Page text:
At the Agricultural Research Service’s Northwest Irrigation and Soils Research Laboratory in Kimberly, Idaho, agricultural engineer Brad King and research leader Dave Bjorneberg compared how irrigation from four commercial center-pivot sprinklers affected potential runoff and erosion on four south-central Idaho soils.
Though their results were inconsistent, they did observe that at the end of six irrigations, a 50-percent reduction in sprinkler flow rate reduced runoff and soil erosion 60-80 percent. They concluded that reducing sprinkler flow rate early in the growing season—before the development of a crop canopy—could help reduce irrigation runoff and soil erosion linked to center-pivot sprinkler irrigation. In addition, the scientists observed that sprinklers distributing water drops more evenly over the wetted area had the highest runoff and sediment yield. Conversely, the lowest runoff and sediment yields were associated with sprinklers that distributed well-defined rotating streams of water drops, regardless of how much kinetic energy was transferred to the soil by the droplets.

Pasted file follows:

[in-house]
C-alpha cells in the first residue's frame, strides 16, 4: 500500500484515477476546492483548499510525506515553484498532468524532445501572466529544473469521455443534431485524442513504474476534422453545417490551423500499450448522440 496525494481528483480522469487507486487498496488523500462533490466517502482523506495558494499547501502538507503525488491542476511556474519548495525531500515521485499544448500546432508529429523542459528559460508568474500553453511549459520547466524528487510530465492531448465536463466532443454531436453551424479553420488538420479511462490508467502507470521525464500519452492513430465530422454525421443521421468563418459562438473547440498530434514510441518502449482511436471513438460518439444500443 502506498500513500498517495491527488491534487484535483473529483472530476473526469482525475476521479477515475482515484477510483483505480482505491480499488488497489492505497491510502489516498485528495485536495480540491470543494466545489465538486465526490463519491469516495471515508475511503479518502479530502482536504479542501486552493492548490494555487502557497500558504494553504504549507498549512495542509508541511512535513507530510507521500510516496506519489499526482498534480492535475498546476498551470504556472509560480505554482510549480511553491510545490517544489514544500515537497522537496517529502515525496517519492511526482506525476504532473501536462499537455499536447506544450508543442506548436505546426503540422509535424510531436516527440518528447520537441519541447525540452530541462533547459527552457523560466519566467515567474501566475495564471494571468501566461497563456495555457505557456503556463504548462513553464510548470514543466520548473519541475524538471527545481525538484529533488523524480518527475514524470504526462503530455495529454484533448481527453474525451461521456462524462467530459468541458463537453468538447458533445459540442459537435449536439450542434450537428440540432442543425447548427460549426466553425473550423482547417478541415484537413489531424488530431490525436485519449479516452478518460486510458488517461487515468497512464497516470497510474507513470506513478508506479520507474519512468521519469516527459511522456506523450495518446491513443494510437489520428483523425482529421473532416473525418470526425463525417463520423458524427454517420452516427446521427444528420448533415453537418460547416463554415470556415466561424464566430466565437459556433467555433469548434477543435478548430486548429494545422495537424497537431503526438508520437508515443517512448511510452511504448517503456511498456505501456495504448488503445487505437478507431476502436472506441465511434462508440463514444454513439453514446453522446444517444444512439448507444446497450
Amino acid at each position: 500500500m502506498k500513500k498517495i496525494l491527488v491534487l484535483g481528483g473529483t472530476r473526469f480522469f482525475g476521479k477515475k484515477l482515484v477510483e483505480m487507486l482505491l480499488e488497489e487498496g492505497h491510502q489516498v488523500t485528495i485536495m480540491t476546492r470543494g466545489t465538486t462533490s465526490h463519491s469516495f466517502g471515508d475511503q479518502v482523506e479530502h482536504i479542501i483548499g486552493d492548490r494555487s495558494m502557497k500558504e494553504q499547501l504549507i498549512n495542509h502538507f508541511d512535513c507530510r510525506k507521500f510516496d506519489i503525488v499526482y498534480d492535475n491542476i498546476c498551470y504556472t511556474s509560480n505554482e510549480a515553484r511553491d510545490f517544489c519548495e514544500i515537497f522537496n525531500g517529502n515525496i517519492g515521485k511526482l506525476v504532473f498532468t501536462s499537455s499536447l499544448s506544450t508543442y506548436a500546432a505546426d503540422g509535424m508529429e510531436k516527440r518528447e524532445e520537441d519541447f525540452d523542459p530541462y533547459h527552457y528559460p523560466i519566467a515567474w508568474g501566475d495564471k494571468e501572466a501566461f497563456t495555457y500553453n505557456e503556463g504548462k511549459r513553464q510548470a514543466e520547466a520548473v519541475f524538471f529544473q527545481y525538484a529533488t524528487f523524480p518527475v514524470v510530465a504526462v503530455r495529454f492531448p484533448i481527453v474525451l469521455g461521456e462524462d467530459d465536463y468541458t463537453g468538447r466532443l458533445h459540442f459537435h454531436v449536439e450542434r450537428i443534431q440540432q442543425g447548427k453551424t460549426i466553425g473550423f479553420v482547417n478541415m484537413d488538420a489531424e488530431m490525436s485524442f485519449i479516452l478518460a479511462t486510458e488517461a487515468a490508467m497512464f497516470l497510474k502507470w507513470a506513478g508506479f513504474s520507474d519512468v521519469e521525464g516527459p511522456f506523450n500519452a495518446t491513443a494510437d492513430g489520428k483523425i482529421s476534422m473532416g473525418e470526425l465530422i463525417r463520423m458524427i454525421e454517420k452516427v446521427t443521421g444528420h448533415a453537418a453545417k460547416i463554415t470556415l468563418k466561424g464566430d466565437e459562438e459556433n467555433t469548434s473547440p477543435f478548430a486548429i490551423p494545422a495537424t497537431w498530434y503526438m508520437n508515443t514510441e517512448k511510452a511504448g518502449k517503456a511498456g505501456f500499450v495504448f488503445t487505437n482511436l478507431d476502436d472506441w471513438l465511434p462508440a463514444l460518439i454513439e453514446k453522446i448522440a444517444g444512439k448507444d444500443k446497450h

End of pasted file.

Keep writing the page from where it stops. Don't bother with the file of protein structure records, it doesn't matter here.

The researchers followed up on this study with a laboratory investigation where they used a laser instrument to measure the size and velocity of individual water droplets distributed by five common center-pivot sprinklers. They found sprinklers distributing larger droplets did not always transfer more kinetic energy to the soil than sprinklers distributing smaller water droplets.
Given the somewhat contradictory findings, King and Bjorneberg concluded that much more remains to be learned about how different irrigation sprinklers affect runoff and erosion.—By Ann Perry, Agricultural Research Service Information Staff.
"New Insights Into Irrigation Management" was published in the May/June 2012 issue of Agricultural Research magazine.